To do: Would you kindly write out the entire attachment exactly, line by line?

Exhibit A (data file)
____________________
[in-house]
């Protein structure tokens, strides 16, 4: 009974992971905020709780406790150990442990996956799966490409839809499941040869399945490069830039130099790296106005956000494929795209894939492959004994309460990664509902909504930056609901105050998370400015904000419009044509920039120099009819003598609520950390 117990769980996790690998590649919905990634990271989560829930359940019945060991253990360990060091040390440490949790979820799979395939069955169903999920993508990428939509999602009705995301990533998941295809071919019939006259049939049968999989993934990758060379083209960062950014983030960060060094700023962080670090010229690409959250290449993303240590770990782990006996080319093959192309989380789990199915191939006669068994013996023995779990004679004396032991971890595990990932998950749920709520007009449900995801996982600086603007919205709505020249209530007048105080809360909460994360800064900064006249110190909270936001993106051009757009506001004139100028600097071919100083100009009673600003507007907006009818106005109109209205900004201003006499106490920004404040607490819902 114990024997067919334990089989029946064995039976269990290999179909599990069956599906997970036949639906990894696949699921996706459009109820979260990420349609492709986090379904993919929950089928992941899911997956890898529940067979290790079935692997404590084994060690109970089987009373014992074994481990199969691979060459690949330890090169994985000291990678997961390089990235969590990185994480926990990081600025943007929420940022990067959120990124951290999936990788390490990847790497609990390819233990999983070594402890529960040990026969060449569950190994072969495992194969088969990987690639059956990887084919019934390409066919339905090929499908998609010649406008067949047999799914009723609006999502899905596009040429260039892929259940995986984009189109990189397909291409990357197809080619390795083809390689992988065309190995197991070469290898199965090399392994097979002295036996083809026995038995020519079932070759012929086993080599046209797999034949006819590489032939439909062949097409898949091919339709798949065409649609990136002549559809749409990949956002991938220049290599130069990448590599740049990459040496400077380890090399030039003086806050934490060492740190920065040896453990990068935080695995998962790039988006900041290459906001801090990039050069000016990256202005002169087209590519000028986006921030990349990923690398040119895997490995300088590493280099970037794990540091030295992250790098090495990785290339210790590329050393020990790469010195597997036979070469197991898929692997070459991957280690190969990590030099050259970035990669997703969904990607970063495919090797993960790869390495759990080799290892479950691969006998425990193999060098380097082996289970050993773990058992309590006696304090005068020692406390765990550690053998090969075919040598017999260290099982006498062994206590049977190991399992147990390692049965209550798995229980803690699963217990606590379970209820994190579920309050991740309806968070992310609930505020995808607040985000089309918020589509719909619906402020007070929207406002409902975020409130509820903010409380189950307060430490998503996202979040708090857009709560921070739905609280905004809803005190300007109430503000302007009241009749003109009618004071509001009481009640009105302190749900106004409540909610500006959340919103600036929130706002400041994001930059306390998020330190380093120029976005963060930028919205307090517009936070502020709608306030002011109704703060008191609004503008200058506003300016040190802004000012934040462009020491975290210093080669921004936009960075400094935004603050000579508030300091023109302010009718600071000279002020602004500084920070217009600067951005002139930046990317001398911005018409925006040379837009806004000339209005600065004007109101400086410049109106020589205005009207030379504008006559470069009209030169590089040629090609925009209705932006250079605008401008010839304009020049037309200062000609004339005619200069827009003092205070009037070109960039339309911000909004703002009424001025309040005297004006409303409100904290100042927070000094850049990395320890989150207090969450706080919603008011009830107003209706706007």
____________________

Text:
[in-house]
């Protein structure tokens, strides 16, 4: 009974992971905020709780406790150990442990996956799966490409839809499941040869399945490069830039130099790296106005956000494929795209894939492959004994309460990664509902909504930056609901105050998370400015904000419009044509920039120099009819003598609520950390 117990769980996790690998590649919905990634990271989560829930359940019945060991253990360990060091040390440490949790979820799979395939069955169903999920993508990428939509999602009705995301990533998941295809071919019939006259049939049968999989993934990758060379083209960062950014983030960060060094700023962080670090010229690409959250290449993303240590770990782990006996080319093959192309989380789990199915191939006669068994013996023995779990004679004396032991971890595990990932998950749920709520007009449900995801996982600086603007919205709505020249209530007048105080809360909460994360800064900064006249110190909270936001993106051009757009506001004139100028600097071919100083100009009673600003507007907006009818106005109109209205900004201003006499106490920004404040607490819902 114990024997067919334990089989029946064995039976269990290999179909599990069956599906997970036949639906990894696949699921996706459009109820979260990420349609492709986090379904993919929950089928992941899911997956890898529940067979290790079935692997404590084994060690109970089987009373014992074994481990199969691979060459690949330890090169994985000291990678997961390089990235969590990185994480926990990081600025943007929420940022990067959120990124951290999936990788390490990847790497609990390819233990999983070594402890529960040990026969060449569950190994072969495992194969088969990987690639059956990887084919019934390409066919339905090929499908998609010649406008067949047999799914009723609006999502899905596009040429260039892929259940995986984009189109990189397909291409990357197809080619390795083809390689992988065309190995197991070469290898199965090399392994097979002295036996083809026995038995020519079932070759012929086993080599046209797999034949006819590489032939439909062949097409898949091919339709798949065409649609990136002549559809749409990949956002991938220049290599130069990448590599740049990459040496400077380890090399030039003086806050934490060492740190920065040896453990990068935080695995998962790039988006900041290459906001801090990039050069000016990256202005002169087209590519000028986006921030990349990923690398040119895997490995300088590493280099970037794990540091030295992250790098090495990785290339210790590329050393020990790469010195597997036979070469197991898929692997070459991957280690190969990590030099050259970035990669997703969904990607970063495919090797993960790869390495759990080799290892479950691969006998425990193999060098380097082996289970050993773990058992309590006696304090005068020692406390765990550690053998090969075919040598017999260290099982006498062994206590049977190991399992147990390692049965209550798995229980803690699963217990606590379970209820994190579920309050991740309806968070992310609930505020995808607040985000089309918020589509719909619906402020007070929207406002409902975020409130509820903010409380189950307060430490998503996202979040708090857009709560921070739905609280905004809803005190300007109430503000302007009241009749003109009618004071509001009481009640009105302190749900106004409540909610500006959340919103600036929130706002400041994001930059306390998020330190380093120029976005963060930028919205307090517009936070502020709608306030002011109704703060008191609004503008200058506003300016040190802004000012934040462009020491975290210093080669921004936009960075400094935004603050000579508030300091023109302010009718600071000279002020602004500084920070217009600067951005002139930046990317001398911005018409925006040379837009806004000339209005600065004007109101400086410049109106020589205005009207030379504008006559470069009209030169590089040629090609925009209705932006250079605008401008010839304009020049037309200062000609004339005619200069827009003092205070009037070109960039339309911000909004703002009424001025309040005297004006409303409100904290100042927070000094850049990395320890989150207090969450706080919603008011009830107003209706706007």